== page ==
Back in the early 90s I was still in New York City and making my living as a comic art dealer. One day I got a call from an editor at Marvel Comics who was trying to help a young freelancer find an agent to sell his originals. The artist was new to comics and didn’t know the ins and outs of the business. The editor, wanting to help a raw newbie out, contacted Al Williamson (whom he had worked with) to see if he could recommend a dealer that would treat the guy right. Al suggested me, which was why I got the call. The editor spoke in glowing terms of the artist; he had a lot of potential, if he worked hard he could make a name for himself. I told the editor I’d be happy to look at his work and said “What’s this kids name?” The editor replied, “Stan Drake.” A bit surprised, I asked if he had ever met the young Mr. Drake in person or if their dealings were exclusively on the phone and through the mail. It was the latter. Which made sense. For those of you who have never heard of the great Stan Drake, he began his career a number of years before I, or his editor, were born. But, while Mr. Marvel may not have been up on his comic history, his heart was very much in the right place.
Which reminds me of a story from roughly the same time, one that peripherally involves Stan Drake. I was meeting a fellow comic art dealer by the name of Al Czarnecki. Al is one of the good guys in comic art, a straight shooter. Anyway, Al had bought 600 Heart of Juliet Jones strips and asked if I would be interested in going in for half. It’s not every day you are offered 300 Stan Drake strips at a good price so I readily accepted. The plan was for Al to come in from New Jersey with the art and we would meet at a local Brew & Burger to have lunch and finalize the deal. A Brew and Burger, for those who have never been to one, is pretty much what it sounds like: A coffee shop with dark wood.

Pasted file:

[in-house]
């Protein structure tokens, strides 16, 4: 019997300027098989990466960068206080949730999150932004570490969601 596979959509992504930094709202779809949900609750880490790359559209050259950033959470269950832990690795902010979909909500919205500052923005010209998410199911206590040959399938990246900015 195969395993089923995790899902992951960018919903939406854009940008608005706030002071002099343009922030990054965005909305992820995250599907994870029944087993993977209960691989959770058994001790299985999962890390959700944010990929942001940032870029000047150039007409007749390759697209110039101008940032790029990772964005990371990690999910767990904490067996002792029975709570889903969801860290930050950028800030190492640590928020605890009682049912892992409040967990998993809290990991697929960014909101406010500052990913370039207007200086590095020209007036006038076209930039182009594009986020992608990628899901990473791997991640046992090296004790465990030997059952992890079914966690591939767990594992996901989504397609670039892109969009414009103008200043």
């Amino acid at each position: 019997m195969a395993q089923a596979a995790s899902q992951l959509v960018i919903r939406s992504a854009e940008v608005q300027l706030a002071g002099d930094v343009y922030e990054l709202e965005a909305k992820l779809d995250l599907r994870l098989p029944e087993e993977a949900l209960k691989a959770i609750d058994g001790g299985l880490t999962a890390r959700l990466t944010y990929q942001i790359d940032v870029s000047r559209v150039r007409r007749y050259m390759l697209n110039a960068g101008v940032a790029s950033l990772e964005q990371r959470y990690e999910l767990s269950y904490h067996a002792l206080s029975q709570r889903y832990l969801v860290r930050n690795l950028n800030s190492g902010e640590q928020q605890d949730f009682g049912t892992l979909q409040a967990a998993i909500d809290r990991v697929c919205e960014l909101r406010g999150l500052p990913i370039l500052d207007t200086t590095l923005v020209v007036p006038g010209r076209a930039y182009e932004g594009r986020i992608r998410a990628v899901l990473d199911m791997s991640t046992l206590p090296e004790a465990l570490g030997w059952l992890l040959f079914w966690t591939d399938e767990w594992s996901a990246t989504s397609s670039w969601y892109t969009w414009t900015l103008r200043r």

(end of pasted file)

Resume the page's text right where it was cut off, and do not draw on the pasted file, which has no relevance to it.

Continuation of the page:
So Al and I meet at B & B, both armed with portfolios, and sit down in a roomy booth—the better to spread out big piles of art. The waiter comes over to take our order and Al goes first. When it’s my turn I ask for a grilled cheese sandwich with fries. At the time I was a vegetarian, had been for about a year and a half after reading a book called Diet For A New America. Not being a salad guy this was pretty much my default diner meal. Should be pretty simple, never had a problem with it before or after. Except this time the waiter says “We don’t do that.” I look up at him, not getting what he means, and ask what they don’t do. He says “Grilled cheese sandwiches, we don’t do that.” I laugh and say something along the lines of “Come on, it’s a grilled cheese sandwich.” Again, he says no, they don’t do that. So I open up the menu and scan the sandwich listings. Finding what I want I say, “Give me the grilled ham and cheese…” I waited a beat as he dutifully scribbled it down “…hold the ham.” I swear, he nearly doubled over. He raised his voice and said emphatically “We don’t do that!” He then went into this odd little tirade saying he had traveled all over the world, he had been to France and eaten butter on sandwiches—whatever that meant. I felt like I had wandered into an outtake from Five Easy Pieces. I looked at him and said, “Just go over to the cook and give him the order, he’ll make it.” Brew & Burger had one of those traditional diner set-ups, an open view to the kitchen and the spinning wheel where tickets are hung. Our server indignantly marches over to the wheel and says in a voice that got louder as he spoke “There’s some guy out here who wants a grilled ham and cheese…WITHOUT THE HAM!!” To which the cook evenly replies, “A grilled cheese sandwich, no problem.”